The Court of Appeal held the Judge had correctly considered whether it was reasonable to make a possession order. He had noted the psychiatric evidence suggesting the conduct was because of Kingsdon's condition and its effect. Overall, his view that because of their mental health, something was likely to happen again and given Kingsdon's attitude and reluctance to accept treatment, he was entitled, if not obliged, to reach the decision made. The appeal was dismissed.
Gilboy sought a judicial review of the Council reviewing officer's decision to uphold a decision to terminate her demoted tenancy and seek re-possession. The tenancy had been demoted because of her son's criminal convictions and anti-social behaviour and the re-possession was based on further such behaviour.
It was contended that there was a violation of Article 6 Human Rights Act 1998 (right to a fair trial) because the review was conducted by another officer of the Council and so was not independent or impartial.
On appeal, the Council's decision was upheld. There was said to be no material difference between the law concerning introductory tenancies and that of demoted tenancies. Previous case-law had shown that an internal review for introductory tenancies, coupled with the availability of judicial review, were compatible with the Article and this was sufficiently similar to the process for demoted tenancies.
White had been granted a secure tenancy by the Trust, but fell into rent arrears. The Trust issued possession proceedings on the grounds of non-payment. White appealed to suspend the order and was this was granted by the District Judge, providing she paid the ongoing rent in addition to £5 extra per week. She failed to comply with the latter part of the order. Meanwhile, White also served notice under section 122 Housing Act 1985 claiming the right to buy the property, which was permitted by the Trust. Steps were then taken to complete the process. Approximately 13 months later, the Trust contended White had ceased to have the right to buy because she was no longer an assured tenant, owing to non-compliance with the terms of the court order.
The House of Lords allowed White's appeal, stating that she remained an assured tenant regardless of the suspended possession order against her and the alleged breaches. The Court was unwilling to support the Court of Appeal's verdict as they felt it would have left thousands of former assured tenants in the vulnerable position of being tolerated trespassers. Section 9 of the Housing Act 1988 also empowered the Court with wide powers to vary or discharge orders, or suspend their execution, which indicated that an assured tenancy did not end until these powers also concluded.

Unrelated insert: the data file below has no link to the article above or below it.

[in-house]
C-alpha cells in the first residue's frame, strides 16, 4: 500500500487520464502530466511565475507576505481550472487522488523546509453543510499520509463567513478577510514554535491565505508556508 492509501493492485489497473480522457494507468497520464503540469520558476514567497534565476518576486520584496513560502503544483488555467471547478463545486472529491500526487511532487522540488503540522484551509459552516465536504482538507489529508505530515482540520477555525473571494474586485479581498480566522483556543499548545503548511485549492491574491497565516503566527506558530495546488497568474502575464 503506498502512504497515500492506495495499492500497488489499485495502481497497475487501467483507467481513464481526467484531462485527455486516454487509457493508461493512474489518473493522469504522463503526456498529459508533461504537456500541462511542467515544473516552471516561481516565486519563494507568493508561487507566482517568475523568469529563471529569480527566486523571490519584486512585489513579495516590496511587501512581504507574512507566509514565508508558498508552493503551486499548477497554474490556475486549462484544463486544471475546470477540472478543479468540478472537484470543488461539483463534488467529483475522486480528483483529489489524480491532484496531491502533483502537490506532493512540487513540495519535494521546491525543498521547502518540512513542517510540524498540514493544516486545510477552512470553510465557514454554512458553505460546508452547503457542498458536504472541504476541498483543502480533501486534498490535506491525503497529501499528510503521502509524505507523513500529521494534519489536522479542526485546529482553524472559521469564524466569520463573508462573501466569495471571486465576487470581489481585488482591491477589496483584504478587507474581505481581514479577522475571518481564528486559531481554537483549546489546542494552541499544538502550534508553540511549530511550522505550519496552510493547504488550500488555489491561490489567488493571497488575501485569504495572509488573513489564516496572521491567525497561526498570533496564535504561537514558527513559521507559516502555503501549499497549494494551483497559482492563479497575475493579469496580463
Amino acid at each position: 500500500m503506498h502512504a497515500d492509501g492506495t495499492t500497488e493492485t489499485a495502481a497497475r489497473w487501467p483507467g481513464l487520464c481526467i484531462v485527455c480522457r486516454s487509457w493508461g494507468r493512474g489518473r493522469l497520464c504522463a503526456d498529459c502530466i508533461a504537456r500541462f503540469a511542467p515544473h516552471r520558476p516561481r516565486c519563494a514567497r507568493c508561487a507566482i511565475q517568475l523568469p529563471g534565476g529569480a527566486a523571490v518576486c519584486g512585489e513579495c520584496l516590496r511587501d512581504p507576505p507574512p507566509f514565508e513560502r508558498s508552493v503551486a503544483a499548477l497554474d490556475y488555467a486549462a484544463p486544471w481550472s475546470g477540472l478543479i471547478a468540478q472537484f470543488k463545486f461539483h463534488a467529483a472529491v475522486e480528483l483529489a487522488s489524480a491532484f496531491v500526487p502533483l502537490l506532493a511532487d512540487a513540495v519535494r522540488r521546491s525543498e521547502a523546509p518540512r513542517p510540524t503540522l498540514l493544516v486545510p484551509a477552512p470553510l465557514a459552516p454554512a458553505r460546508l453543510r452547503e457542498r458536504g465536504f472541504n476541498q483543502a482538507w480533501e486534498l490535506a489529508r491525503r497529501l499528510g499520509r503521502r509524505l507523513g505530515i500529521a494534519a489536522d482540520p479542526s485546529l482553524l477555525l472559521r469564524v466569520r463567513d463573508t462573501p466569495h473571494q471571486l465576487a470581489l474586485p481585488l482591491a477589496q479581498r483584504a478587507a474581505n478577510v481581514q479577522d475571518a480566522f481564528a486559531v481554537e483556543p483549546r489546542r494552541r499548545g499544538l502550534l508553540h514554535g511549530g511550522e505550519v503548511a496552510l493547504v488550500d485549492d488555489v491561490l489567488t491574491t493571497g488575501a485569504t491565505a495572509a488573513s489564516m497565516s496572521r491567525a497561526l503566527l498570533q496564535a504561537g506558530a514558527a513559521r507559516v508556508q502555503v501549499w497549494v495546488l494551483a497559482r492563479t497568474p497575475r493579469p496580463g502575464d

This landmark ruling means that the doctrine of 'tolerated trespassers' only applies to possession orders obtained against tenants of local authorities.
Ealing sought possession of Jama's property owing to allegations of anti-social behaviour, including noise, flooding, incorrect rubbish disposal and urinating in lifts. At first instance, the Judge held it was reasonable to make an order for possession because there had been two substantial breaches of the tenancy, namely serious and persistent noise nuisance and flooding.
The Court of Appeal dismissed Jama's appeal. On the evidence it was impossible to hold that the noise amounted to no more than domestic noise. The question of reasonableness was a matter for the Judge at first instance and an appeal court would not interfere, unless the decision was wrong in law. It also stated the decision not to suspend the order was clearly correct.
In 2005, police executed a search warrant at the home of Batchelor, an assured tenant of North Devon. Evidence of cocaine and cannabis was found and she was prosecuted for possession of a class A drug with intent to supply, possession of cannabis and money laundering. Batchelor pleaded guilty to the drugs charges, stating she had been asked to hold the drugs for her son and intended to return them, and was convicted of the money laundering. North Devon sought possession of the property on the grounds of a breach of the tenancy, nuisance and annoyance and conviction for an arrestable offence at the property.
The Court of Appeal dismissed North Devon's appeal, holding that there was no error in the trial Judge's view that it was not reasonable to make the order in respect of the offence of possession for a class A drug as it was at the lower end of the scale and the possession of cannabis was not sufficiently serious to warrant an order. He was entitled to hold that these breaches did not make it unreasonable for him to decline making a possession order.
The Court also agreed with the Judge's criticism of the quality of the evidence and highlighted the need for thorough case preparation.